Norton "Isolastic suspension" was a great leap forward in comfort, the vibration isolation really worked well. But it was a nasty thing if left unattended and could give the rider a real scare if thrown hard into a corner. Overall, I am sure the previous "Featherbed" was a better frame but not as pleasant to ride because of the horrendous vibration the Norton twin developed. I always thought it was cool the way my Commando forks pumped up and down when stopped at a traffic light at idle. 750cc of thumper. Some similarities exist between the Norton and Ironhead for sure. Sort of distant cousins in a very real way.

rivethog
28th April 2010, 07:29
But I did mention it, in the post right above yours. We didn't call the H-1 at the time, though. Around here, guys called it the Mach lll.
My bad. It's late and my brain ain't workin' at full speed.:D:D:D

Ferrous Head
28th April 2010, 14:23
Back in about 1971 "Cycle World" tested 7 bikes head to head. This included the Sporty, Commando, Honda 4 mach III etc.
1/4 mile results:
Norton 12.69
Triumph Trident 12.78
Kawasaki Mach III 12.80
Sportster 12.97
Honda 4 12.98
BSA Rocket 3 13.14
Now a couple of caveats. They mention the Sporty might have been a "cheater" having the big valves heads that hadn't quite got into full production when the did the test. Neither here nor there I reckon.
And although most people remember Mach III's as being ungodly fast, in fact they weren't that quick - it just seemed like it becuase of the power delivery. Too narrow power band.
Intresting thing here is the Sporty doing the Honda 4.

As an aside I had a Z1B with a 1015 Morawaki kit and a Yoshi 4 into 1. Quick yes, but it had a hinge in the middle, believe me.

Things were probably different in the States but in Oz a Sportster cost just about twice what a Honda 4 did, that's why they sold more. Plain and simple. They weren't better bikes and everyone knew that but people bought what they could afford.

We killed a lot of kids on Honda 4's.

Stephen Lowry
28th April 2010, 15:19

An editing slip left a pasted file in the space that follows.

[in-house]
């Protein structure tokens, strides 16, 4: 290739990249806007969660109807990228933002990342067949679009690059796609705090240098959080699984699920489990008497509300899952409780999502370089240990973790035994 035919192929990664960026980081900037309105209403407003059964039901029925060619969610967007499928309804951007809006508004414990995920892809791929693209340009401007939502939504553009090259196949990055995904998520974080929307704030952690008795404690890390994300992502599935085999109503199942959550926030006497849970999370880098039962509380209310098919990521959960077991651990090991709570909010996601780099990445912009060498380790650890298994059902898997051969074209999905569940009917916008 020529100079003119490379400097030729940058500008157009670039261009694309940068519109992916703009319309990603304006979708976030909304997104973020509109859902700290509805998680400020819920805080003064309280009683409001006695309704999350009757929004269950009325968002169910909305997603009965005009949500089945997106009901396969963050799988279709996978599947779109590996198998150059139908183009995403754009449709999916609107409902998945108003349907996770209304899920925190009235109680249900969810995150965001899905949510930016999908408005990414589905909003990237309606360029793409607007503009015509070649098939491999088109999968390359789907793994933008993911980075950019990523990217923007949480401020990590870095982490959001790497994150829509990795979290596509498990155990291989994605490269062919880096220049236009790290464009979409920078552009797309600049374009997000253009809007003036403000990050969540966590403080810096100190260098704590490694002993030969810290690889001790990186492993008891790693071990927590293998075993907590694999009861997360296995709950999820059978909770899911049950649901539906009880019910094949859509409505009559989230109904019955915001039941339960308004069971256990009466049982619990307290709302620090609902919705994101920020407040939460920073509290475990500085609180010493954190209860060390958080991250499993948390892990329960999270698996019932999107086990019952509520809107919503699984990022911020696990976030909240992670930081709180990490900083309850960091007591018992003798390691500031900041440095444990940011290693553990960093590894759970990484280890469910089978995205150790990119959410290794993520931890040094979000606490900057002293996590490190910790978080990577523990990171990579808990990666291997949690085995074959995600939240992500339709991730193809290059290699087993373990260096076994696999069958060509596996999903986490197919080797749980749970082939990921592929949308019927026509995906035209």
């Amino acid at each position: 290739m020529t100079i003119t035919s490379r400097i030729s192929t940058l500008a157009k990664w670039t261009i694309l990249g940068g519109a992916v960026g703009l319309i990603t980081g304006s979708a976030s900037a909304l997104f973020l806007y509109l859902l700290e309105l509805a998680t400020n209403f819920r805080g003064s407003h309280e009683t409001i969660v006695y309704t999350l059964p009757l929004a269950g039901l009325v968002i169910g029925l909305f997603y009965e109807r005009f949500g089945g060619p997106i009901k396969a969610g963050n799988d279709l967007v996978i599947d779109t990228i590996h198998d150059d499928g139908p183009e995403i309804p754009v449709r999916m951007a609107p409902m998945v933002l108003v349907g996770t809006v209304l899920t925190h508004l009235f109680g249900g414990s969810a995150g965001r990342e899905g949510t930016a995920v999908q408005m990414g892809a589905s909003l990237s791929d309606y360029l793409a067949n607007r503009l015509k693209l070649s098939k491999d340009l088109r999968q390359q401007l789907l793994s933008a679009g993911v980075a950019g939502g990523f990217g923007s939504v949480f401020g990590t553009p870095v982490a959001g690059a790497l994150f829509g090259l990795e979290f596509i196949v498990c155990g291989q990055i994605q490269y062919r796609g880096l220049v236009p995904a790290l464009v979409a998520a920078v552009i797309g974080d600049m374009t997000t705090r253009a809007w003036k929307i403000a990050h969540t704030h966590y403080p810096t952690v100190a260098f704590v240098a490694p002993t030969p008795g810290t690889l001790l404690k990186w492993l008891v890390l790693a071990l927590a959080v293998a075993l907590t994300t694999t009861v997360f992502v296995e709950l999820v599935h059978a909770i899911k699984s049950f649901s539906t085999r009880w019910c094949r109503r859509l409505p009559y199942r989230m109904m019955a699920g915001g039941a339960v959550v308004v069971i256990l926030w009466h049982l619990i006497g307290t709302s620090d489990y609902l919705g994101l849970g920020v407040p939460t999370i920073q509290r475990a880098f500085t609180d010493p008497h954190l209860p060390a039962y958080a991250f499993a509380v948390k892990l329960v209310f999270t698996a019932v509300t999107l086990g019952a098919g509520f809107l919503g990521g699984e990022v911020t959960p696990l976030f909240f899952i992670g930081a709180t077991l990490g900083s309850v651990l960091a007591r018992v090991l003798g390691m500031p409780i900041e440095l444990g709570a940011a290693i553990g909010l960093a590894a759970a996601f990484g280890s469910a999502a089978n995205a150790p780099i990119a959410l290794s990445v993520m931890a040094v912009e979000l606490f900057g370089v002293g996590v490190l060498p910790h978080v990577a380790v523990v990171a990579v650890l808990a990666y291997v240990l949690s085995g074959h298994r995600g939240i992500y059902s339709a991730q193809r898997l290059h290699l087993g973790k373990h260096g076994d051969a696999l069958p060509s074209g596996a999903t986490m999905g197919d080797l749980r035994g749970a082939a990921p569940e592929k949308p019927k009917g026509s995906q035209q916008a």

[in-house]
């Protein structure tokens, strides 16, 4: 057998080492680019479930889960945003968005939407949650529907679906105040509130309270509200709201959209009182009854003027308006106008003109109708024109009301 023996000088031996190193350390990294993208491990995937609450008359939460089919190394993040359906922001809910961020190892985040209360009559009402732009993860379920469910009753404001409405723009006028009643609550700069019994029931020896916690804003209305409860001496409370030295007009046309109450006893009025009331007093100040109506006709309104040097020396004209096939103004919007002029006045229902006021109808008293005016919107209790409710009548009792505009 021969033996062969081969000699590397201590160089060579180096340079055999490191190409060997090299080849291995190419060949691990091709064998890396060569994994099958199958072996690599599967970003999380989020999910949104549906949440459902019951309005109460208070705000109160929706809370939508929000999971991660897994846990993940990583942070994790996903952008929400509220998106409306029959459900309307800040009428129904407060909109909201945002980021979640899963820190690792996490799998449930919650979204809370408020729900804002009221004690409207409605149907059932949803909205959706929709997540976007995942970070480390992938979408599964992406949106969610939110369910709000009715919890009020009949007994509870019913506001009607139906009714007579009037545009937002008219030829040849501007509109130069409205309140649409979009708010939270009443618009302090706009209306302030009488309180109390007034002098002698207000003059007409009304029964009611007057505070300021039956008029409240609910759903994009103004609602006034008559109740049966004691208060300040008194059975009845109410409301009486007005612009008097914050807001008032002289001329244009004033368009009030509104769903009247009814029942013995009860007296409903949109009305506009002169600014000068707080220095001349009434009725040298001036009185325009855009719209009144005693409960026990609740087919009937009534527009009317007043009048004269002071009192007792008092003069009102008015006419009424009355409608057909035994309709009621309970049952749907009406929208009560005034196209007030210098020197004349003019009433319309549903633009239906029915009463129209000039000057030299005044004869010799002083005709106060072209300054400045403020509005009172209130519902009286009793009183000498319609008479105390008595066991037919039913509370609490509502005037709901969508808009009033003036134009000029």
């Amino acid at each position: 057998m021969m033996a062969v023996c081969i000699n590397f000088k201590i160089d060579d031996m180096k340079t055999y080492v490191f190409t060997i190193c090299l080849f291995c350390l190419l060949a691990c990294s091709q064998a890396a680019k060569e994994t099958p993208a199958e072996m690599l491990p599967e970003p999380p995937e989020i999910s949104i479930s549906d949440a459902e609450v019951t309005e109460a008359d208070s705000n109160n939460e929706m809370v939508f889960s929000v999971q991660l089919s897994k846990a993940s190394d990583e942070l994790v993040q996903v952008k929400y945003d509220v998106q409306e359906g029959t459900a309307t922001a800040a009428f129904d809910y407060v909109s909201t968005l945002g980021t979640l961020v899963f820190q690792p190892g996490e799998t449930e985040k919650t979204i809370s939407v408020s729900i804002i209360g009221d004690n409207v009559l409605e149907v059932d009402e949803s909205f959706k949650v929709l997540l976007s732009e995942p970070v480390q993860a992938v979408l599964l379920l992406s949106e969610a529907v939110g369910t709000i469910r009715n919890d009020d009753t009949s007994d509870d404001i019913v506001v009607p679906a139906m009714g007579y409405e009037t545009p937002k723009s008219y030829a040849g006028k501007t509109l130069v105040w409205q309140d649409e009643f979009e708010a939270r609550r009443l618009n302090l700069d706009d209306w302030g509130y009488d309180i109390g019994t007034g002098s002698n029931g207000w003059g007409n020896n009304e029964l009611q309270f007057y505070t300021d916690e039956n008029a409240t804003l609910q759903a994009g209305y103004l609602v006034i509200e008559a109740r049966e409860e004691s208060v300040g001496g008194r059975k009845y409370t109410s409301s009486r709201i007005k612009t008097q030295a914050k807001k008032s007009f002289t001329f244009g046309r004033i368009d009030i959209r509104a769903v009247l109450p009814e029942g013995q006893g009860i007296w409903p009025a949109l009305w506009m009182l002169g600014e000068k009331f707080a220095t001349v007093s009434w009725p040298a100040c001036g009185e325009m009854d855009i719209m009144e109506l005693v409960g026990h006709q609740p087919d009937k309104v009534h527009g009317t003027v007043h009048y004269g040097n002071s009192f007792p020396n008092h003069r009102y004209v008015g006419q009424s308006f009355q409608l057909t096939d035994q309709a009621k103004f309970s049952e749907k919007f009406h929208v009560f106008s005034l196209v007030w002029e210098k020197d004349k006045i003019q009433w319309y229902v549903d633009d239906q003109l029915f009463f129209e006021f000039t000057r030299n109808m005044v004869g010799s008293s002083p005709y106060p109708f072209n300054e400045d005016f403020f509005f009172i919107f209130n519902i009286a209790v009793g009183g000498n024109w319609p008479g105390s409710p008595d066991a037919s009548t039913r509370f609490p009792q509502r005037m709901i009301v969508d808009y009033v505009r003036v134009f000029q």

I remember that Cycle World test. Even though I'm a Harley guy, I always liked the Norton and the Triumph/ BSA triples..........

On another note: One other friend briefly had a Kawasaki Mach IV 750, I think the frame was made of wet spaghetti.

And now 36 years later I'd like to have a stock 69- 72 Honda CB 750 with the 4-4 stock exhaust system. Funny how time changes things.

Right now I have my 1424cc XL "old blue", a 2003 95" stage II RoadGlide with 47,000 miles on it and a new, sit down for this, Victory Vision with the 106" engine.....

rivethog
28th April 2010, 16:49
Something else to think about in the Ironhead vs. Shovelhead discussion. In a head-to-head, apples-to-apples comparison, Shovelheads outflow Ironheads. Stock Shovelheads outflow stock Ironheads, ported Shovelheads outflow ported Ironheads.

Moon Wolf
28th April 2010, 17:15
I don't know about the Mach lll being not that quick--remember it has at least a third less displacement than the other bikes and it's right in the middle of the argument, based on your test. They did have a hinge in the middle (the 750s handled a lot better, and they were horrible, as Stephen states), and an ungodly power band. It came on suddenly, and I'm certain a lot of inexperienced riders were ill-prepared.

You're right about the Z-1, too, Ferrous Head. The handling on that thing was plain spooky.

flathead45
28th April 2010, 17:19
a sporty is NOT "faster" than a shovel.... no way....

a sporty is QUICKER than a shovel, not faster. a shovel will out run a sporty in the long run

same thing as a mustang ver. Cadillac, the mustang will run circles around a caddy in the 1/4, but the caddy will with its long legs out run a mustang in a cannonball run


again, the thing to remember here is "dead stock".... if one bike gets higher grade gasoline then its all bets off, cause its no longer "fair"

Moon Wolf
28th April 2010, 17:29
I don't know about that, Flatty. I have both out in the garage, and I think the Sporty is at least as fast as the Shovel if we're talking top speed, and it's a great running shovel. If by "outrun" you mean you can ride it faster longer, then I agree. But if you mean mph, I'll bet you a dime to a dollar my 900s are a wee bit faster than a stock shovel. In fact, my Sporty was as fast as my friends my Heritage Softail when he first bought it new in '90. Of course, he could ride at a hundred all day and no way could you cruise at those speeds on the Sporty, so again, it depends on what you mean by "outrun."

Now, if you're talking about a shovel motor in a light frame with, say, a Baker tranny, well, that's a horse of a different color.

flathead45
28th April 2010, 17:36
Now, if you're talking about a shovel motor in a light frame with, say, a Baker tranny, well, that's a horse of a different color.
but that would be changing the playing field.

not all shovels were "dressers" they had lowriders and dyna's and I'll guarantee that a dyna will out run a sporty.

remember, when the sporty was a 900 the shovel was only 74. when the sporty went 61" the shovel went 80"